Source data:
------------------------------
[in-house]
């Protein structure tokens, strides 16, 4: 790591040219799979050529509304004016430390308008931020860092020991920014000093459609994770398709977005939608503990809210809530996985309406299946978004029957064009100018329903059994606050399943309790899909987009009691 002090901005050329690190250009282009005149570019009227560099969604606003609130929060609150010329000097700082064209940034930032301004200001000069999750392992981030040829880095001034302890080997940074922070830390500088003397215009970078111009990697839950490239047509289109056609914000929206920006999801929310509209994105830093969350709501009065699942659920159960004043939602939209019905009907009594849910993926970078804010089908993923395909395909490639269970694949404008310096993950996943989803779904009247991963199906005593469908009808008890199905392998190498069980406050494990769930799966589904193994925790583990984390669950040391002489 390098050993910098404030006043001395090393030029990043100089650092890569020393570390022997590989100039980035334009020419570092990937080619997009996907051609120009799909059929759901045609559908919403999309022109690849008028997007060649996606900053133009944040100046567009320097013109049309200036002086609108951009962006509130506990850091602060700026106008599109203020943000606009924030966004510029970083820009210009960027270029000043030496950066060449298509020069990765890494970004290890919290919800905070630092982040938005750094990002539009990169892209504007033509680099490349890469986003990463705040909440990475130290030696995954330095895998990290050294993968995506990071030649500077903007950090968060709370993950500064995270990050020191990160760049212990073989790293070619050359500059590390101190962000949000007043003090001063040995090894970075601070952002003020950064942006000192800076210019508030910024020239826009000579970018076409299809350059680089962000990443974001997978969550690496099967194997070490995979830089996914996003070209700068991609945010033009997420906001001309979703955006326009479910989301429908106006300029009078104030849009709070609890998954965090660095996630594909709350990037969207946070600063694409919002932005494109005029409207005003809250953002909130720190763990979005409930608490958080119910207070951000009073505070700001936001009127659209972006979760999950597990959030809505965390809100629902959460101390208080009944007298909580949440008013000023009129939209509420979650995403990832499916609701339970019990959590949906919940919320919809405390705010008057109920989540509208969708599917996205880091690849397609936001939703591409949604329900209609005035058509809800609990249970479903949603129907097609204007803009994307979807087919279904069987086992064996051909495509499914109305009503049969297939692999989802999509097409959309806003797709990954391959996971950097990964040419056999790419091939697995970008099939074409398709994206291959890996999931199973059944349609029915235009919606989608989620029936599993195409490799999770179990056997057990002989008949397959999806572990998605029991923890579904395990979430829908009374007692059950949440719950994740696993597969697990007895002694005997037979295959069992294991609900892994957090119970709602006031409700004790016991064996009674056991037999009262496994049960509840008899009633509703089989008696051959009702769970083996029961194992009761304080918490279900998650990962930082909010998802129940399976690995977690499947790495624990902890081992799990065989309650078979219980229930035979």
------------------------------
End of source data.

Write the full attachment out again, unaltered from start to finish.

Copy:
[in-house]
């Protein structure tokens, strides 16, 4: 790591040219799979050529509304004016430390308008931020860092020991920014000093459609994770398709977005939608503990809210809530996985309406299946978004029957064009100018329903059994606050399943309790899909987009009691 002090901005050329690190250009282009005149570019009227560099969604606003609130929060609150010329000097700082064209940034930032301004200001000069999750392992981030040829880095001034302890080997940074922070830390500088003397215009970078111009990697839950490239047509289109056609914000929206920006999801929310509209994105830093969350709501009065699942659920159960004043939602939209019905009907009594849910993926970078804010089908993923395909395909490639269970694949404008310096993950996943989803779904009247991963199906005593469908009808008890199905392998190498069980406050494990769930799966589904193994925790583990984390669950040391002489 390098050993910098404030006043001395090393030029990043100089650092890569020393570390022997590989100039980035334009020419570092990937080619997009996907051609120009799909059929759901045609559908919403999309022109690849008028997007060649996606900053133009944040100046567009320097013109049309200036002086609108951009962006509130506990850091602060700026106008599109203020943000606009924030966004510029970083820009210009960027270029000043030496950066060449298509020069990765890494970004290890919290919800905070630092982040938005750094990002539009990169892209504007033509680099490349890469986003990463705040909440990475130290030696995954330095895998990290050294993968995506990071030649500077903007950090968060709370993950500064995270990050020191990160760049212990073989790293070619050359500059590390101190962000949000007043003090001063040995090894970075601070952002003020950064942006000192800076210019508030910024020239826009000579970018076409299809350059680089962000990443974001997978969550690496099967194997070490995979830089996914996003070209700068991609945010033009997420906001001309979703955006326009479910989301429908106006300029009078104030849009709070609890998954965090660095996630594909709350990037969207946070600063694409919002932005494109005029409207005003809250953002909130720190763990979005409930608490958080119910207070951000009073505070700001936001009127659209972006979760999950597990959030809505965390809100629902959460101390208080009944007298909580949440008013000023009129939209509420979650995403990832499916609701339970019990959590949906919940919320919809405390705010008057109920989540509208969708599917996205880091690849397609936001939703591409949604329900209609005035058509809800609990249970479903949603129907097609204007803009994307979807087919279904069987086992064996051909495509499914109305009503049969297939692999989802999509097409959309806003797709990954391959996971950097990964040419056999790419091939697995970008099939074409398709994206291959890996999931199973059944349609029915235009919606989608989620029936599993195409490799999770179990056997057990002989008949397959999806572990998605029991923890579904395990979430829908009374007692059950949440719950994740696993597969697990007895002694005997037979295959069992294991609900892994957090119970709602006031409700004790016991064996009674056991037999009262496994049960509840008899009633509703089989008696051959009702769970083996029961194992009761304080918490279900998650990962930082909010998802129940399976690995977690499947790495624990902890081992799990065989309650078979219980229930035979």